The magic in Harry Potter is indeed dangerous. Because it is the kind that calls us to face ourselves and our problems. It reminds us there are no magic answers.

Eugene C. Scott is co-pastor of The Neighborhood Church and would like a magic wand that could solve car problems and maybe clear traffic in front of him during rush hour.

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Noxious Weeds: The Real Contagion

By Eugene C. Scott

The silence settled on me like an old friendship. I let go of pieces of my worry, fear, self-doubt, and tiredness with every breath. Though I had never hunted this section of the mountain before, I was home. Not just a place I called home or felt at home, but the place God birthed me, the dirt God held in his fist and blew my life into.

“Ahhh!”

Shredded mist, gray and translucent, drifted up from the dark timber, looking like the prayers and groans of creation Saint Paul spoke of in his letter to the church in ancient Rome. I offered a prayer and groan of my own.

“Thanks, God, for this piece of almost-Eden. Oh, that I could reflect your beauty like this.”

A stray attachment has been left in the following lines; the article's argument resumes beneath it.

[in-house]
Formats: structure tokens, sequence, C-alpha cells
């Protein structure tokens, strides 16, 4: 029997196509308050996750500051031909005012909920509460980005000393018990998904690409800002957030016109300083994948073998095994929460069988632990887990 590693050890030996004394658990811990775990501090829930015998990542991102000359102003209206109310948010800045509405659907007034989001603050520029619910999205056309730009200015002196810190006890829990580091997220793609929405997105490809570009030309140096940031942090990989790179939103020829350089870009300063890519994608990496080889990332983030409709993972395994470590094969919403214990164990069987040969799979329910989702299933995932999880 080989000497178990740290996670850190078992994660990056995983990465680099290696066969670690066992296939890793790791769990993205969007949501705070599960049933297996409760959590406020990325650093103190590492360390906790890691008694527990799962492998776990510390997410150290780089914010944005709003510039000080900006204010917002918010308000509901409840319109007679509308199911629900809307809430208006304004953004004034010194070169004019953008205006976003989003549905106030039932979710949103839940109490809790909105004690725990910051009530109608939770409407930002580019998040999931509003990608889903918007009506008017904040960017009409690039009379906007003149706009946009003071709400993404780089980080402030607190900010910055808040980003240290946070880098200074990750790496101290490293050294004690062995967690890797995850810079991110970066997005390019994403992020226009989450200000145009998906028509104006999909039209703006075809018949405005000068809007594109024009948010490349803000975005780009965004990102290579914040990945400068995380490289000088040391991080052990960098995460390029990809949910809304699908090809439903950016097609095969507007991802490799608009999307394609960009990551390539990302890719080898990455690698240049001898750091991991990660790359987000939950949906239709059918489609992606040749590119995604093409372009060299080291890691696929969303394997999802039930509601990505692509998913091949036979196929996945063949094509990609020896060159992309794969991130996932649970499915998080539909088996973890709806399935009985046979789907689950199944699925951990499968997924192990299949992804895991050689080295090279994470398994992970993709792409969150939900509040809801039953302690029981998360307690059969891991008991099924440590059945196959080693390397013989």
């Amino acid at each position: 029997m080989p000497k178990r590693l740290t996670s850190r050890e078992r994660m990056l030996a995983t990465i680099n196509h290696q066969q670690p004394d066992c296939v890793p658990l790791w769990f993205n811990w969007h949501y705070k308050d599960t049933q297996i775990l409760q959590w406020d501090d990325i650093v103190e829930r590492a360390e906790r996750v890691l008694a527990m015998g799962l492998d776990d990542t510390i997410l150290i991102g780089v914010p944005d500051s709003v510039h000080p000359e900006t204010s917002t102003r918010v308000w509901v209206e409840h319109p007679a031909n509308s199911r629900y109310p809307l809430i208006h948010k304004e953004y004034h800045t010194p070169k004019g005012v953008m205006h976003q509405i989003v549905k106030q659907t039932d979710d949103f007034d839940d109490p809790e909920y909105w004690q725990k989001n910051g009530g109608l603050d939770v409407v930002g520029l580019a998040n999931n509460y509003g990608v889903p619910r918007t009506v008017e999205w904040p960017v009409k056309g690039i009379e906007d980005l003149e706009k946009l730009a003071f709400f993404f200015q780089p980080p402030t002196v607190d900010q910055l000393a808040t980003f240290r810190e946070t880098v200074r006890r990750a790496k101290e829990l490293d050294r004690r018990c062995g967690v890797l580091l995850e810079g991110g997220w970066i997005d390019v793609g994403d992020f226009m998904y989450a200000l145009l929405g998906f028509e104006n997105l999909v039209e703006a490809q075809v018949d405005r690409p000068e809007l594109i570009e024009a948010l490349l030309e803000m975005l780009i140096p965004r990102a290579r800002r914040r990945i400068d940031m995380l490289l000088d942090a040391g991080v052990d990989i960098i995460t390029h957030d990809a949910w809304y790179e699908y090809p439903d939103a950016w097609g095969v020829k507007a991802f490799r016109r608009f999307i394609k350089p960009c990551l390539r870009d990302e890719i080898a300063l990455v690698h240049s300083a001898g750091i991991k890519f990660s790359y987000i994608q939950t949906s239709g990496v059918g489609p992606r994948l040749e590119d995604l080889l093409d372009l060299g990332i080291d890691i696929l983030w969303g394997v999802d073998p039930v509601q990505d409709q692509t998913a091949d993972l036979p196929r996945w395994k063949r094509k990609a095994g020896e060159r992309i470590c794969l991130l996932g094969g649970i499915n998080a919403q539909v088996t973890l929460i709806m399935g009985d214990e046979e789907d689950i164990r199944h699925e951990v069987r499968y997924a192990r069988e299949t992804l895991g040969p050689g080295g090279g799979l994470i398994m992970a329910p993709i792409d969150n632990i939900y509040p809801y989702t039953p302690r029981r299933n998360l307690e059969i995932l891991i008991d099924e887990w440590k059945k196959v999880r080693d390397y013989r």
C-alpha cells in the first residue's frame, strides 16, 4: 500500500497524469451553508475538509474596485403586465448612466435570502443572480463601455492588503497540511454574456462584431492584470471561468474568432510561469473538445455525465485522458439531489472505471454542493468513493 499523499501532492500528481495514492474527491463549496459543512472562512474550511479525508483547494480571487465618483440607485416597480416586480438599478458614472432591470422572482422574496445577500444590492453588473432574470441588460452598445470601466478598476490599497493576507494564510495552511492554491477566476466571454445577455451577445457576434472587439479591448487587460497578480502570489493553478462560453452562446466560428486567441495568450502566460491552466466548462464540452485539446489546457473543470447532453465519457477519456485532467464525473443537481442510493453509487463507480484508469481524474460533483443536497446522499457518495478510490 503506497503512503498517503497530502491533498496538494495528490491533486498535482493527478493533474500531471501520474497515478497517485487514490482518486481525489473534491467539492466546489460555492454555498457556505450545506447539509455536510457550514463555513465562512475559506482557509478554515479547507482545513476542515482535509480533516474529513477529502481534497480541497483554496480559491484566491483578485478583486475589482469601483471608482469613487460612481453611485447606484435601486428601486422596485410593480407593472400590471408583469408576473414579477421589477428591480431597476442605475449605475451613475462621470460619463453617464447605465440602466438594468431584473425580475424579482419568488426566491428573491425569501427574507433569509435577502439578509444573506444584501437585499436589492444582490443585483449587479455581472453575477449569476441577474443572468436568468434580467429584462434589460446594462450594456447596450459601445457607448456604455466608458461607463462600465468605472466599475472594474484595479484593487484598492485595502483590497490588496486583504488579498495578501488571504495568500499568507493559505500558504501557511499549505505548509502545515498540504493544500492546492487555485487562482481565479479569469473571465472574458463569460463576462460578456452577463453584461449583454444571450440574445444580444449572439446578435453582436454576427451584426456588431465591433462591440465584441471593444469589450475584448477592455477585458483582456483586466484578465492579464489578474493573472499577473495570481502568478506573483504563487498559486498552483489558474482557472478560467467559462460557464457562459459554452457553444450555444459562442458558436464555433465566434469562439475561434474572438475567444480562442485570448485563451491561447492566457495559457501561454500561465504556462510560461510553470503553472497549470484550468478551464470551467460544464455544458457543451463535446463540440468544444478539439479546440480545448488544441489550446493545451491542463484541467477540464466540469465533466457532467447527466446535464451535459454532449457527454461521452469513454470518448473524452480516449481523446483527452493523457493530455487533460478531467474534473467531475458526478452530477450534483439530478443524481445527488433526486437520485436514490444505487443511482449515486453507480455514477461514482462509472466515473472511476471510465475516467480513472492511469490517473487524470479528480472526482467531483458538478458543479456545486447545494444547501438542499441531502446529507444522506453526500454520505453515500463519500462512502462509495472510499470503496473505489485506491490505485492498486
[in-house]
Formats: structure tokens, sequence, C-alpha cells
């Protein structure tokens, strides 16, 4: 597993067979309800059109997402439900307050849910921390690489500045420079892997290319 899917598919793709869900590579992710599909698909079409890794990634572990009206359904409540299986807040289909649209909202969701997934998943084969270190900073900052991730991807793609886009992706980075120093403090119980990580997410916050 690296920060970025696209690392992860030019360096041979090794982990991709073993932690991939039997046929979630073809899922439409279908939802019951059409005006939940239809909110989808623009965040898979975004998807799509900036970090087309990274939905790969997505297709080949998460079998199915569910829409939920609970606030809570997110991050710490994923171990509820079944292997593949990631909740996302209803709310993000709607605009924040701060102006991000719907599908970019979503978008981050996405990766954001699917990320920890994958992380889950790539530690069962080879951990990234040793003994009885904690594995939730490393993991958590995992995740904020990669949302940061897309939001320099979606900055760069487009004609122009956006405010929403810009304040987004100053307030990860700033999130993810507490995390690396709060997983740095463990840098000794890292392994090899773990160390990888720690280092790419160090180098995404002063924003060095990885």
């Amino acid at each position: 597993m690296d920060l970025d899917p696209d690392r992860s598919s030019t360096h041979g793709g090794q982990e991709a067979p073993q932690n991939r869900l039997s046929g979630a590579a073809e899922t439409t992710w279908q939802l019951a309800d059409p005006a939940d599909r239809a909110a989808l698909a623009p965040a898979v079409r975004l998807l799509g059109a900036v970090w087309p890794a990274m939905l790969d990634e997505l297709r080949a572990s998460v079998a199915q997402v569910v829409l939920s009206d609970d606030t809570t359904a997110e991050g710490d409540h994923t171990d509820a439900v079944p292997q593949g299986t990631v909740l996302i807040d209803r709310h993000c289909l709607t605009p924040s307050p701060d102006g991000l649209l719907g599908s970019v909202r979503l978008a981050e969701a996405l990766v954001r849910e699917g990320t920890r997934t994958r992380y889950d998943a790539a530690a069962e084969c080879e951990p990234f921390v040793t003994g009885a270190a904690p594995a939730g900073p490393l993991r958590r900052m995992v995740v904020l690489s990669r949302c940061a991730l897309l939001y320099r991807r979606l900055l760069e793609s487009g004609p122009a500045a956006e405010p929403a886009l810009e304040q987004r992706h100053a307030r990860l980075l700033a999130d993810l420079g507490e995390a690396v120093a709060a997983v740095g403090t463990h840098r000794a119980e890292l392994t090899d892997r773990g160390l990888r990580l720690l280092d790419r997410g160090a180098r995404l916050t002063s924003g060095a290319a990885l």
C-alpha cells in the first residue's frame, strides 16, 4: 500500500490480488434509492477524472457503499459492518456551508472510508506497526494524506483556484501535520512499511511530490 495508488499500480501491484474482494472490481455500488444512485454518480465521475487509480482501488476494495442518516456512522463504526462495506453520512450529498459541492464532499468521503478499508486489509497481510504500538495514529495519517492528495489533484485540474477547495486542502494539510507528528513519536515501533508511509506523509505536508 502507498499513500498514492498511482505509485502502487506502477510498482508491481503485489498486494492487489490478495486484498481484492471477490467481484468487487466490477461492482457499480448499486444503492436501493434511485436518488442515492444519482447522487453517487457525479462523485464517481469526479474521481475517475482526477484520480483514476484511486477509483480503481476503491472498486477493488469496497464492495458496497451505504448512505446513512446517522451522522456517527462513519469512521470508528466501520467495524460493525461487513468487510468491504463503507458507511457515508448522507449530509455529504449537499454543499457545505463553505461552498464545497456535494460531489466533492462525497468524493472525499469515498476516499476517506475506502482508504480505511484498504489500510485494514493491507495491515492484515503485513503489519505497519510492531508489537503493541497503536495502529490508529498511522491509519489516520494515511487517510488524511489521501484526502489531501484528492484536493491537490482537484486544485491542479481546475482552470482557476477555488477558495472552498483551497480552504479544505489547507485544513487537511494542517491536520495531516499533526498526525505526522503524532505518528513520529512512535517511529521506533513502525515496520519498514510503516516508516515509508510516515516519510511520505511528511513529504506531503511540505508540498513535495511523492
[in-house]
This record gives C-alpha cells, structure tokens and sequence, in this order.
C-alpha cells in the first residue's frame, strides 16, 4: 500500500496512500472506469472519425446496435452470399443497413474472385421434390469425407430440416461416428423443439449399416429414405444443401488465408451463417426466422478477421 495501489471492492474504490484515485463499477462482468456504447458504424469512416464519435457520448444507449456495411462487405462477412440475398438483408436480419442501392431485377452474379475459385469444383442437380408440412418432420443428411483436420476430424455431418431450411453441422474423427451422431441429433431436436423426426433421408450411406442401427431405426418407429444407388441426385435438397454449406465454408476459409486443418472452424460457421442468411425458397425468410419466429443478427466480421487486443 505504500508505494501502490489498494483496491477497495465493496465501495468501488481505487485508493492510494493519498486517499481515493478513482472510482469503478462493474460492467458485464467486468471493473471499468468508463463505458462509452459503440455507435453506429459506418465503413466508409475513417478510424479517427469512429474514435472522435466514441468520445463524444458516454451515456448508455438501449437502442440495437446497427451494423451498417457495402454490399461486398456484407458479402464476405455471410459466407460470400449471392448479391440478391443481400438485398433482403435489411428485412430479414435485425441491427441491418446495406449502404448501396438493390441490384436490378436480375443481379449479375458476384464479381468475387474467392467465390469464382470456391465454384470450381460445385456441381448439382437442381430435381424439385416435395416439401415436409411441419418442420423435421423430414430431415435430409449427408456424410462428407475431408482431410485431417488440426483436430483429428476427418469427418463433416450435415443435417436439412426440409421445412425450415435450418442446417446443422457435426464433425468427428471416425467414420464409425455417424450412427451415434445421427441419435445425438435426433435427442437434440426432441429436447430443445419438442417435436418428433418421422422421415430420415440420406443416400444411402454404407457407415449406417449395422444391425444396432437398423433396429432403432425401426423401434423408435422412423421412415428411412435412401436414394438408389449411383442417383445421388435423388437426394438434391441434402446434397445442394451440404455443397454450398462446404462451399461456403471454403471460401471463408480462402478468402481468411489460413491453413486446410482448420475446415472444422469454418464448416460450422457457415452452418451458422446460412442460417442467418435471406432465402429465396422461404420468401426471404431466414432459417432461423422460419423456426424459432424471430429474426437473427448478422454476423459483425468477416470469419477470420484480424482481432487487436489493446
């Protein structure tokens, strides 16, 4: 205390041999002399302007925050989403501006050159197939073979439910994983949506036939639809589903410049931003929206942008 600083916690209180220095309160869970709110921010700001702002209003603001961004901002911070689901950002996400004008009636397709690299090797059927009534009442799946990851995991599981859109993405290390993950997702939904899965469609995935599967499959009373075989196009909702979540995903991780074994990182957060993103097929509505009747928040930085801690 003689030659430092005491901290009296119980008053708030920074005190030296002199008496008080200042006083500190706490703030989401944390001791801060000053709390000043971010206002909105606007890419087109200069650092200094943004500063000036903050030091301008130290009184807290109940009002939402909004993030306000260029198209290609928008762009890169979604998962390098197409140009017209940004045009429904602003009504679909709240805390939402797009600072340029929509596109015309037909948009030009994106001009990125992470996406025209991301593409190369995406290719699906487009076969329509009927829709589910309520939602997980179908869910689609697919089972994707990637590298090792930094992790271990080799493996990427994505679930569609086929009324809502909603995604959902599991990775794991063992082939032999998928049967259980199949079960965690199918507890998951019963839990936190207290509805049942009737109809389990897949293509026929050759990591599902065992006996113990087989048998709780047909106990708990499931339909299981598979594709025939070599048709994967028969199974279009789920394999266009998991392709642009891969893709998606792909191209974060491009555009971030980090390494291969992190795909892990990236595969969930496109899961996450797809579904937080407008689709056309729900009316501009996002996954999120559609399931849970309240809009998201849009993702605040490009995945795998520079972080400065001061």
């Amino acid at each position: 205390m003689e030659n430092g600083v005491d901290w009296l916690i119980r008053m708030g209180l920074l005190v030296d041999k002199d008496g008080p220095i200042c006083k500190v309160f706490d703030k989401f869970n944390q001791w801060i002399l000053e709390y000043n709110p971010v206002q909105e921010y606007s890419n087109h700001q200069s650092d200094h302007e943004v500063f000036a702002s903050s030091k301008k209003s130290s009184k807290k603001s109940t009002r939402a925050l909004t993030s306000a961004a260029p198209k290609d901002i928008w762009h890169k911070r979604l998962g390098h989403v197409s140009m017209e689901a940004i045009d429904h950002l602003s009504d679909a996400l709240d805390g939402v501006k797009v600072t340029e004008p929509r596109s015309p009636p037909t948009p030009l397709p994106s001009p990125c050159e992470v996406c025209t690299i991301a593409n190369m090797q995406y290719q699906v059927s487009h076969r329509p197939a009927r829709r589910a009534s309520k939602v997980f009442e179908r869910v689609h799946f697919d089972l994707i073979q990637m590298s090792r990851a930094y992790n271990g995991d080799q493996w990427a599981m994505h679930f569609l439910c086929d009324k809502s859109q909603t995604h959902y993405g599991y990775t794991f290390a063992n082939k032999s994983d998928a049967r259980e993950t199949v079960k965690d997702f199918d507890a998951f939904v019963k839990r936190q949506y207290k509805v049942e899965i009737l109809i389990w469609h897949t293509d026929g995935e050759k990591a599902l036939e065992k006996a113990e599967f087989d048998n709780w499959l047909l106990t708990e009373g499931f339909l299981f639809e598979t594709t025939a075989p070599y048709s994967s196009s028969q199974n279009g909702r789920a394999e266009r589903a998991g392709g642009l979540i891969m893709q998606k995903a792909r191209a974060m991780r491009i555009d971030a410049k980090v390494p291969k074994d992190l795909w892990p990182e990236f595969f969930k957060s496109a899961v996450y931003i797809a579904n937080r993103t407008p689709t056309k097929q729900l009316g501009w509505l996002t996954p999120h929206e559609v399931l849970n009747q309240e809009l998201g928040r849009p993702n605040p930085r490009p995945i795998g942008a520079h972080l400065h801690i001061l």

The morning felt as if this was how God intended the world to be, how the world might have looked the day before the gate to the Garden was flung open from the inside and those two naive but no longer innocent humans stumbled out. This felt like the world in which I could be who I was originally invented to be.

As the morning slid by, however, I noticed dark stalks sticking up above the native grasses and fading wildflowers. I didn’t notice them at first because they had a dark, contrasting beauty of their own. My eyes had painted the scene with an unreal perfection. These stalks, however, represented noxious weeds. Its Latin name “carduus tenuifloris” sounds lovely but actually is an ugly, natty, thorny, invasive thistle. Weeds.

Thistles

Except thistles and other noxious weeds are not just garden variety weeds. In America, sate and federal governments use the term “noxious weed” to describe a non-native plant that will–if left unchecked–destroy native plants and wildlife. Somehow these plants have been transported into an environment not prepared to resist them. Once there, noxious weeds take over and strangle the native plants and the animals that depend on those native plants.

Because of a few small weeds that could double their footprint each year, every flower and native grass, and thus the elk I love, the hawk wheeling in the morning mist, the mouse climbing flower stalks and knocking them over for seeds, was in danger. I was thankful for organizations like the Rocky Mountain Elk foundations that spends thousands of dollars and volunteer hours fighting noxious weeds.

Still an old weight and realization settled on me. This one an old unwanted friend. You see, I too am infested with non-native noxious weeds. We–all of us humans–were once pristine, unmarred, golden, perfect. Now, however, we too are being strangled by noxious weeds with beautiful sounding Latin names, “invidialuxuriasuperbiaacedia, gula,avaritia, and ira.”